I was discussing the Tsunami crisis with a co-worker and at one point she made the comment “ I know that good comes out of bad things, but it is hard to think what good can come from this.”
I began to think about that the following day and along these lines I began to consider what good can come first, from our family.
My son Matt is there with a job of photographing the good work of the aid workers and I know helping in any way he can. That began the process of thinking what can we under my roof do.
I began by thinking that my Grand-daughters should be aware of the crisis and can help out by prayer and giving in addition to sharing the world’s grief. We watched the news together and it brought up questions which we discussed.
We researched which charity has low administrative costs to give our share too.
As Christians, and not just Christians, we all support the hope of unity in the world and talk of how we care about others. This is our opportunity to demonstrate that concern and support the relief effort in all the ways we are able.
I’m optimistic that even in the midst of this horrid tragedy, countless thousands will shelter themselves, nourish themselves, drink pure water, have their wounds attended to by a world that supports and sympathizes with them, regardless of their race or belief system.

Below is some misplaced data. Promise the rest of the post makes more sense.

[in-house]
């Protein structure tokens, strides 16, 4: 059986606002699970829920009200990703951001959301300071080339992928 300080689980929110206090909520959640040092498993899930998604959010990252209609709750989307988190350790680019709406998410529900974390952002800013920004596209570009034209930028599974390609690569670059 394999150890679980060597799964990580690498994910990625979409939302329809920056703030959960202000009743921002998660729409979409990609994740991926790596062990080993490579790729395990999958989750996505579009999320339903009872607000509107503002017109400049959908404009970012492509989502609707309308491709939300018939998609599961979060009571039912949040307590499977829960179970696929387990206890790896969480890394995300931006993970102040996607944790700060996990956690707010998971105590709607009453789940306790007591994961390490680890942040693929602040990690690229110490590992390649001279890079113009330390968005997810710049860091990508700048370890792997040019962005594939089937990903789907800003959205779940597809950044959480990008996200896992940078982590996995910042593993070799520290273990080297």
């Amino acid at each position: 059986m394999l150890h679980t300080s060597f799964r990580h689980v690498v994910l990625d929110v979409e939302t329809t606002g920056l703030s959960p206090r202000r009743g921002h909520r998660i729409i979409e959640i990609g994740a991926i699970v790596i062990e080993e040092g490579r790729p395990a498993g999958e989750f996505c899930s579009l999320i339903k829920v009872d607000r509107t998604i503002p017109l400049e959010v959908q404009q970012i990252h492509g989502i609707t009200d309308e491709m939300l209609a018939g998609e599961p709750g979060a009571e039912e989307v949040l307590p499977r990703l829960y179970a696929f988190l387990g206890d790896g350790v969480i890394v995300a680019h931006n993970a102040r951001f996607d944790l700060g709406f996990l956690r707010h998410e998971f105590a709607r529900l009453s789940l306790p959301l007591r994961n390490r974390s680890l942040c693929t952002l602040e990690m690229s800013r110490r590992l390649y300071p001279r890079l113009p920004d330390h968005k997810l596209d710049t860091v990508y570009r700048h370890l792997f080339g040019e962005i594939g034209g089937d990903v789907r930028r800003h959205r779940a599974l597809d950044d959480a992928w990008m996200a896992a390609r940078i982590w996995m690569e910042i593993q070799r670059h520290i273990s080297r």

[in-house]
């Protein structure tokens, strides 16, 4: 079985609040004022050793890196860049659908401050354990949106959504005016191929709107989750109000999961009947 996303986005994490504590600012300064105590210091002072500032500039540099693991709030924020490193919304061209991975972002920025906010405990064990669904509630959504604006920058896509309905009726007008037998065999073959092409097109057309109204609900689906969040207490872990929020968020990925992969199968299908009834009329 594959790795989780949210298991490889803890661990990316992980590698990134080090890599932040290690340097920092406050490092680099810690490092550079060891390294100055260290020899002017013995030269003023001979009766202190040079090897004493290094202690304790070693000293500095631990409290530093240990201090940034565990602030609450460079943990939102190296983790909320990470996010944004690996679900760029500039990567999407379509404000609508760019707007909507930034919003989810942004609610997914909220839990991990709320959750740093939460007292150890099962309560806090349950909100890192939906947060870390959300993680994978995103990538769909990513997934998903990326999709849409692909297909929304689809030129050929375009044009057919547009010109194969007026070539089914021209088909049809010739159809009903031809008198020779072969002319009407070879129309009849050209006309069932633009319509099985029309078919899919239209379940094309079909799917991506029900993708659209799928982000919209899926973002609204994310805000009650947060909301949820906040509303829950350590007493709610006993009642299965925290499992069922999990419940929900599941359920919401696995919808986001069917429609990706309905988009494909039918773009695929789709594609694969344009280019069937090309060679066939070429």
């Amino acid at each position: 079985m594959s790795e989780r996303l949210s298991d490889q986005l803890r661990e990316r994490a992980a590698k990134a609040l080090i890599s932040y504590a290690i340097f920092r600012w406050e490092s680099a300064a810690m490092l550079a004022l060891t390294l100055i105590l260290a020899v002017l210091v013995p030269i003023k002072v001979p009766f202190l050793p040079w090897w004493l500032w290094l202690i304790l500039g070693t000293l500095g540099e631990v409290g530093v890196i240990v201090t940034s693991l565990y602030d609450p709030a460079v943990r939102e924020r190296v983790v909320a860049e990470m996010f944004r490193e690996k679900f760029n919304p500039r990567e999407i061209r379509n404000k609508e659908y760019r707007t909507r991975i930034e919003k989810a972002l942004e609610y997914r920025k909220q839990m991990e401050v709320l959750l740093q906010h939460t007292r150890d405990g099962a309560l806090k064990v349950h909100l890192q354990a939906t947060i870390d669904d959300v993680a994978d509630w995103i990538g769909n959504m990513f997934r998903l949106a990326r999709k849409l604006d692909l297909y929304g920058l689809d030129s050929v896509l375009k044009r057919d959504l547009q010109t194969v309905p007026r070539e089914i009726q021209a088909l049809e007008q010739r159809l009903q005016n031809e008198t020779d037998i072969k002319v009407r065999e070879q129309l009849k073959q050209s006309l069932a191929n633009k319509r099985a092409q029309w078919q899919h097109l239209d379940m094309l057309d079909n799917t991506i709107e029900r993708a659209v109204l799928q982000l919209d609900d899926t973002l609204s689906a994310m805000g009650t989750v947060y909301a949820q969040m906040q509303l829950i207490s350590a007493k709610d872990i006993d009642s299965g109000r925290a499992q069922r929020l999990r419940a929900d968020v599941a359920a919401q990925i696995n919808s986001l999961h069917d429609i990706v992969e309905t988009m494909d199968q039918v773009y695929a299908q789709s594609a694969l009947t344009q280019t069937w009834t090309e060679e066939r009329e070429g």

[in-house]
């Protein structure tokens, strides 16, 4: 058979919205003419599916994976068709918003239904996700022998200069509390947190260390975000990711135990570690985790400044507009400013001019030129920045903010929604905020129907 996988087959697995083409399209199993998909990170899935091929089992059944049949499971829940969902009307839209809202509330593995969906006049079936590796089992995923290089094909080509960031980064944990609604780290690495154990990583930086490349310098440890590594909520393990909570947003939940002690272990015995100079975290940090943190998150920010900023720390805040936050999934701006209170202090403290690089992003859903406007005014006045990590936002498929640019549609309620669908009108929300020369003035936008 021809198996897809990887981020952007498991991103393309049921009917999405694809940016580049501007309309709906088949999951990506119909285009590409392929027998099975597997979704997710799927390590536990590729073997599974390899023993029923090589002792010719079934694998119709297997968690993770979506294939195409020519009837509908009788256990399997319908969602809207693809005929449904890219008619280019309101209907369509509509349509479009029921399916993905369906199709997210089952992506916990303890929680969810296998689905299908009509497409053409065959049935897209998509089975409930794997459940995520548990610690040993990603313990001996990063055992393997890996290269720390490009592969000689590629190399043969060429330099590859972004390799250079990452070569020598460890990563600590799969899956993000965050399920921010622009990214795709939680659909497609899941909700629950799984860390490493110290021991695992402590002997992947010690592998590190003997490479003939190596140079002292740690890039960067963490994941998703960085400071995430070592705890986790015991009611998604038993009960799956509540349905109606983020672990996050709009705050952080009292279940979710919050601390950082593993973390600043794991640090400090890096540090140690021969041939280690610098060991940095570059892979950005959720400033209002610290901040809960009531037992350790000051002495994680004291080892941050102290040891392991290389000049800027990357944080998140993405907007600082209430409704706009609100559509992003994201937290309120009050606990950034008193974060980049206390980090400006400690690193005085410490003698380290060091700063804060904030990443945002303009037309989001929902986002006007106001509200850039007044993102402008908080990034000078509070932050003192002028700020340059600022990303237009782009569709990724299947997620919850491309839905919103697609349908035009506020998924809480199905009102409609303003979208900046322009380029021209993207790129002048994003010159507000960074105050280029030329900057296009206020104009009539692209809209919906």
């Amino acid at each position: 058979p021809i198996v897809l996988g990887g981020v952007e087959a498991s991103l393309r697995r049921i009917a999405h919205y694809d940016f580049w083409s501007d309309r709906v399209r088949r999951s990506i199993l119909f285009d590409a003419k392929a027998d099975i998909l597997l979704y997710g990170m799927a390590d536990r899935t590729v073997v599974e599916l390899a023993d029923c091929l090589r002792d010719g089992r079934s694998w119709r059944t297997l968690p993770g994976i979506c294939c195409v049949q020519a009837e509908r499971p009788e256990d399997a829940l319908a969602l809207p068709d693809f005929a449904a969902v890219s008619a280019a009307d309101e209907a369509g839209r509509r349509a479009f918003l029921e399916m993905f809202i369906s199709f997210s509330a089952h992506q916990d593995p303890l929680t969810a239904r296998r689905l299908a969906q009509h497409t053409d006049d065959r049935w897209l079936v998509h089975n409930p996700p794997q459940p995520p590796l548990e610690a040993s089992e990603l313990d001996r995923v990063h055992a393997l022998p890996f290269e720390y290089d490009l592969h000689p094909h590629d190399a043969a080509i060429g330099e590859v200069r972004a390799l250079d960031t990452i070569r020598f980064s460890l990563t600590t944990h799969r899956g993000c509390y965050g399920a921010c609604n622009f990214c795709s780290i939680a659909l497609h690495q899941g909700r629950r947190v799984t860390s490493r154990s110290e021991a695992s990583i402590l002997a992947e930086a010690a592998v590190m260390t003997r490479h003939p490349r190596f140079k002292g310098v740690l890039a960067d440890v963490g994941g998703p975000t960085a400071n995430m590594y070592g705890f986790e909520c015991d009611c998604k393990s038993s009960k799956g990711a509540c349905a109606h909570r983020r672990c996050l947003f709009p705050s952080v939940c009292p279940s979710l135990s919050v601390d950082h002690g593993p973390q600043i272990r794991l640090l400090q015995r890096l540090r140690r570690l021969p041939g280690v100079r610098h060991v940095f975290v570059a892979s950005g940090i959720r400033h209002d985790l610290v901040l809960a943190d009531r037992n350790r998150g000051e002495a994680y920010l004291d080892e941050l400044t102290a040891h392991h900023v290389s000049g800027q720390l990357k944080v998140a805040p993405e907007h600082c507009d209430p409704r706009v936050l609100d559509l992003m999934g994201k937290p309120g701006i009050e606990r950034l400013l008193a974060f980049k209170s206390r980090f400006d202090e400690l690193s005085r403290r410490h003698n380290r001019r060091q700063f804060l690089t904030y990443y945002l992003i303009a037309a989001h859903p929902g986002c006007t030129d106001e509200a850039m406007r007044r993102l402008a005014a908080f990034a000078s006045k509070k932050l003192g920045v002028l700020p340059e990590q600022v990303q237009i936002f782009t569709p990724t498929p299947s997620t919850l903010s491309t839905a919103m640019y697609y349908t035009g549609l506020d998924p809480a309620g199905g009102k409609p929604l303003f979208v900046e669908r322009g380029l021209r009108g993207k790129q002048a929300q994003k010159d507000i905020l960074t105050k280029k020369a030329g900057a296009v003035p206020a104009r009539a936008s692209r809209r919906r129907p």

The earthquake was huge and it sent water flooding over land,..... but for a day.
As I watch and listen to the world’s response I think we will see a quake far greater in a flood of giving, caring, praying, that will flood the land with a far greater swell and far longer flood.
As parents take this time to teach their children to share in giving and as people from all countries send their gifts, prayers and sympathies, the brotherhood of man may be bound tighter than ever before. In a time when rivalry and differences among countries, parties and race seem to divide, I think the earthquake of care reverberating across the world may be the greatest memory.